As he drove along Route 118, a winding stretch of two lane blacktop hemmed in on both sides by thick woods, his happy whistling was interrupted by a man lurching out of the trees into the path of his truck. He caught a momentary glimpse of the man’s face and registered a flash of recognition before shouting, “What the fuck?” Jerking the wheel didn’t help as much as he’d hoped. The passenger side of the truck took the impact, and the tires on that side thumped over the man.

“Oh fuck, oh fuck, oh fuck.”

Jamming down the brake pedal, he skidded to a halt, the backend fishtailing along the road. Once the truck had come to a stop, Cody hit the emergency flashers button and stepped out.

The night was clear but dark. The moon had yet to rise, and the town didn’t have funding for streetlights this far out. Only his flashing taillights illuminated the road, pulsing a sinister red glow across the figure lying a dozen feet away. They were pushing deep shadows into the spaces between trees crowded close to the gravel shoulder. He approached a few feet, then stopped. The taillights blinked with a steady red intensity. Cody had trouble breathing, and his body had gone cold as his mind thrummed with shock. What the fuck had he done? It hadn’t been his fault. The guy—it looked like the mayor, but that was fucking impossible—had walked right out in front of him.

Whatever had happened, a rational part of Cody’s brain was certain it couldn’t be the mayor lying in the road. It had to be someone who resembled the mayor. High ranking city official or not, the truth of the matter was Cody had definitely hit him, run over him in fact, and he absolutely felt like he was going to be sick.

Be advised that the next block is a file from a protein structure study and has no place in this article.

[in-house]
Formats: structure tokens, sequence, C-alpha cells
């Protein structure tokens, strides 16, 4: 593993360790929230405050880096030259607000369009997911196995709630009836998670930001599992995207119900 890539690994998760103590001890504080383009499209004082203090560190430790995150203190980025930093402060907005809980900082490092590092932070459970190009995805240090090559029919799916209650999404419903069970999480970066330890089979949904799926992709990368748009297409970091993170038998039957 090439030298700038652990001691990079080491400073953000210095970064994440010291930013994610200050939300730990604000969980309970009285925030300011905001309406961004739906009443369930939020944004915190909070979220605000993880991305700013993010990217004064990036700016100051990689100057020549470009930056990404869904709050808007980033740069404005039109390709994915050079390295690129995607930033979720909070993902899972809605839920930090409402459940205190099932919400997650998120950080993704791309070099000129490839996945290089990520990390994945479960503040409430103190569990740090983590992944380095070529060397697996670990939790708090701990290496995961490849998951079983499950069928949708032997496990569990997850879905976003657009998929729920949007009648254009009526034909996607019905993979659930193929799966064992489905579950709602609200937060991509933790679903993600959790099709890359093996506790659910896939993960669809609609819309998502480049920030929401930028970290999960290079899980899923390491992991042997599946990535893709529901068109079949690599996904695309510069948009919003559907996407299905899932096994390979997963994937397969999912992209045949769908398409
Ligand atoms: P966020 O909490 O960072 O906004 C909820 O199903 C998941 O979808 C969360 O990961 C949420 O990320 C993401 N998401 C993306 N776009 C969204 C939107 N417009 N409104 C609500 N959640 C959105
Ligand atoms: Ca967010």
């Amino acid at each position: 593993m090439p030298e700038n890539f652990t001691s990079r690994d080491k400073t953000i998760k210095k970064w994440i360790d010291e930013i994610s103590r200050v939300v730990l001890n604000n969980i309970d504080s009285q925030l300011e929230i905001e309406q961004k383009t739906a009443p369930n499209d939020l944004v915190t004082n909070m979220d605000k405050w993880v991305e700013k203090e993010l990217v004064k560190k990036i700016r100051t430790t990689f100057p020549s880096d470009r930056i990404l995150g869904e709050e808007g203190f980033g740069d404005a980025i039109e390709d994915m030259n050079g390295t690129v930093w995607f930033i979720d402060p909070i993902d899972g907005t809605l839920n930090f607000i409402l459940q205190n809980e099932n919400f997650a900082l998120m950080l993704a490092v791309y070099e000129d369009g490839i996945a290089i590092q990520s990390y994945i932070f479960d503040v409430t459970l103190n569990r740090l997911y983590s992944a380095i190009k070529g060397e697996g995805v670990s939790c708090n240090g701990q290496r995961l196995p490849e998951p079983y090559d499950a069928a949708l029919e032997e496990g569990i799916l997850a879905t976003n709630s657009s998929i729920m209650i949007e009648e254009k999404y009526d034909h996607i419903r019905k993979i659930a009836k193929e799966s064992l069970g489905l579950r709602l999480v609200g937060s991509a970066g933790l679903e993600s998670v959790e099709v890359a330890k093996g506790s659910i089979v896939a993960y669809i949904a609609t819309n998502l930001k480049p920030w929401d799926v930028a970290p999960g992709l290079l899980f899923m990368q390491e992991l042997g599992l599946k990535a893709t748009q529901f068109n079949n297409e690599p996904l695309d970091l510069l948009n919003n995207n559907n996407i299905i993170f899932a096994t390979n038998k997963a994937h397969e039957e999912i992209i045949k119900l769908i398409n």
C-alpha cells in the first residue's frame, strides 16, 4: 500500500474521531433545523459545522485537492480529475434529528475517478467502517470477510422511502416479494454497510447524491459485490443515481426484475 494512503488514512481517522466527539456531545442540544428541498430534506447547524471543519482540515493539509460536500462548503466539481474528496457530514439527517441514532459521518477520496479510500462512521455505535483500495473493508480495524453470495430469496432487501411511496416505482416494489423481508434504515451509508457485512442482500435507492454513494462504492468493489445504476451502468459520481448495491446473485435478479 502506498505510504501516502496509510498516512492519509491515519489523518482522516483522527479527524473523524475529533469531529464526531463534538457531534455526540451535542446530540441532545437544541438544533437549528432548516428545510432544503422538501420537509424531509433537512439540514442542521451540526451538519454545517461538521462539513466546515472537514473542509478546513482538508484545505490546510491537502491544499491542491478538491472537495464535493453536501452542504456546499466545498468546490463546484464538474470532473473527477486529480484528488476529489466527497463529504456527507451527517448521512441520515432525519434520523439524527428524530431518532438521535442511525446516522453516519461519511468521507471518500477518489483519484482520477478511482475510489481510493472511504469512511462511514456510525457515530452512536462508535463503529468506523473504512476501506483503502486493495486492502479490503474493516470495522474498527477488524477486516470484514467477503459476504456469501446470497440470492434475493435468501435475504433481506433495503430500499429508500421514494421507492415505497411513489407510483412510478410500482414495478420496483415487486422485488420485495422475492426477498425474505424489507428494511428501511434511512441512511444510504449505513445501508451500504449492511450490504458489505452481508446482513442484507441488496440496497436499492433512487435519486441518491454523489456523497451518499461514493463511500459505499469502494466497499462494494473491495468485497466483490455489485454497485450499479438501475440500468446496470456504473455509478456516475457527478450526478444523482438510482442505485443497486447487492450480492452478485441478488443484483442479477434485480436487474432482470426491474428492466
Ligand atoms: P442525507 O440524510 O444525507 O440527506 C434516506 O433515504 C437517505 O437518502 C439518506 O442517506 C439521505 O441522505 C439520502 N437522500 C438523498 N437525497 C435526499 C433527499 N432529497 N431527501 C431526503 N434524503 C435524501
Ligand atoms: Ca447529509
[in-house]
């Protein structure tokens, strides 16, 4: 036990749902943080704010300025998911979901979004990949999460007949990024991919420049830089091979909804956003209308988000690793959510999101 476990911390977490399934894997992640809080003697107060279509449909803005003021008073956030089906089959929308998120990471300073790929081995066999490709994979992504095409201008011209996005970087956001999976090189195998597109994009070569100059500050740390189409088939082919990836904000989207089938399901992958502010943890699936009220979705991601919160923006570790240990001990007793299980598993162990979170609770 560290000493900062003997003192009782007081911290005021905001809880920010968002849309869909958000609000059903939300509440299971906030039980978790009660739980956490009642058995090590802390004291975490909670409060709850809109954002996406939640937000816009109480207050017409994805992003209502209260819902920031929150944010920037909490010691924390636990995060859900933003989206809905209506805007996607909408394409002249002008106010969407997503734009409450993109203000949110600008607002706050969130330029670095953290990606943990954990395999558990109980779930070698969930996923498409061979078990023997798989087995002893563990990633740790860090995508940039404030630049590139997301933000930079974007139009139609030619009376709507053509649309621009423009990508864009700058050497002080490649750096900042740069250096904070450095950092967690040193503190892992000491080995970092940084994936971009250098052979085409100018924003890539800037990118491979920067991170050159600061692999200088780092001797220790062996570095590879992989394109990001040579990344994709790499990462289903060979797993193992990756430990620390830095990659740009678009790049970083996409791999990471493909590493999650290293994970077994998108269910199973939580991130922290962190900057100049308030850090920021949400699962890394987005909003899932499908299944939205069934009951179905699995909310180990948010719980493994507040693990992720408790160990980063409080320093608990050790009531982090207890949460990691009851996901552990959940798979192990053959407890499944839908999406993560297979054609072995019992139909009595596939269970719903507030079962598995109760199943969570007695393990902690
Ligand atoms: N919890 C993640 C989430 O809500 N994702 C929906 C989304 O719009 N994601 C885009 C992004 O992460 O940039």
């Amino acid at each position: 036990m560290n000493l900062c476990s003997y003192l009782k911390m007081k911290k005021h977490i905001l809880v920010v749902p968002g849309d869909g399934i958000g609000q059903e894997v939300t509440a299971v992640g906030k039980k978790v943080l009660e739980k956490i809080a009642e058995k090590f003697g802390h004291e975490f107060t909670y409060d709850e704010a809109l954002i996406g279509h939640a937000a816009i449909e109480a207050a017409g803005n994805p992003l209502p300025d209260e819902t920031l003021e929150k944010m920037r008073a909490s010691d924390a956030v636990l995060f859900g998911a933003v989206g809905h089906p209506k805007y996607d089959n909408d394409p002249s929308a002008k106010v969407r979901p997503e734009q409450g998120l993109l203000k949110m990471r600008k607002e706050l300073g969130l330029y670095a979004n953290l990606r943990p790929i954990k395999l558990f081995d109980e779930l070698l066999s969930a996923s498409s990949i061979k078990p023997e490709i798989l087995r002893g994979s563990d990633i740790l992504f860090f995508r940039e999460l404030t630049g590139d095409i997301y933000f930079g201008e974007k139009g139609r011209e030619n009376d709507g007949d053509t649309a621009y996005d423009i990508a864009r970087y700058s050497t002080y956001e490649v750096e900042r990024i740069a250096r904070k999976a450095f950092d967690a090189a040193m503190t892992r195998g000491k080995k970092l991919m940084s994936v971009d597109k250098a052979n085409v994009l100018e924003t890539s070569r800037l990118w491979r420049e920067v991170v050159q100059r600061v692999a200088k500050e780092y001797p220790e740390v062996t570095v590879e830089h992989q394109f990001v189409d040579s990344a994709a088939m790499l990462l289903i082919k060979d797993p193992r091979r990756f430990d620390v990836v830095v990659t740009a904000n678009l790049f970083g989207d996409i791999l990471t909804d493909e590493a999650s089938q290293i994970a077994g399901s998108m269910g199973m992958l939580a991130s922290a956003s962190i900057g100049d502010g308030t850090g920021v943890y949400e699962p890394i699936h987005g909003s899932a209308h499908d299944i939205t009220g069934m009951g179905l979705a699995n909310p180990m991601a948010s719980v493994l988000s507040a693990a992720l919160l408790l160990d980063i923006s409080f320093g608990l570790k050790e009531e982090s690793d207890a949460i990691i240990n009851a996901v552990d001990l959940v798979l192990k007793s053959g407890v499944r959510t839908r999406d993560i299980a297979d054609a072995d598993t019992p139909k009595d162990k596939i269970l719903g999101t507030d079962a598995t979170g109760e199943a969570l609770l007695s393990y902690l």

A sudden movement from the body made him jump and take a step back.

“The fuck?” Cody whispered.

Another movement, more pronounced than the first as the man pulled an arm in close, dragging it along the road with an eerie scraping sound. It stopped at the side of his chest, and all was silent again. Then Cody watched in horror as the man slowly got to his knees, his movements jerky and awkward, painful to watch. The steady flash of red light showed the damage to the side of his head and face, and he held his left arm at a strange angle. Cody’s stomach twisted into a brutal knot that threatened to expel the burger, fries, and two beers he’d had at the bar with Jugs. He was thankful he’d stopped drinking when he did so he wouldn’t blow past the legal limit when the sheriff’s deputies eventually showed up. Swallowing past the lump of fear in his throat, Cody took a step toward the man.

“Hey, buddy, you okay? I’m really sorry, I didn’t see you. Jesus, you came out of nowhere. Like, literally, nowhere. There’s just woods out here, and I wasn’t expecting someone to come walking out in front of me in the pitch dark.”

The man unsteadily rose to his feet. His dark suit was torn in places and splattered with what Cody hoped was mud. A dirty, frayed tie hung askew from his neck. He stood swaying slightly and staring out into the woods across from him. With a sudden movement that made Cody jump, the man took a shaky step toward the dotted yellow center line. His left arm swung like it might no longer be attached at his shoulder, and Cody feared losing his dinner if he saw that again. Then the man cocked his head, twitched it around on his neck and fixed him with a look. A rattling shudder of recognition and terror ran through Cody.

This was definitely George Clarke, the mayor of Parson’s Hollow. He’d run over the mayor of their town. That in and of itself was a terrible, awful thing. But even more upsetting was the fact that a few days ago, he and Demmy had attended the mayor’s funeral.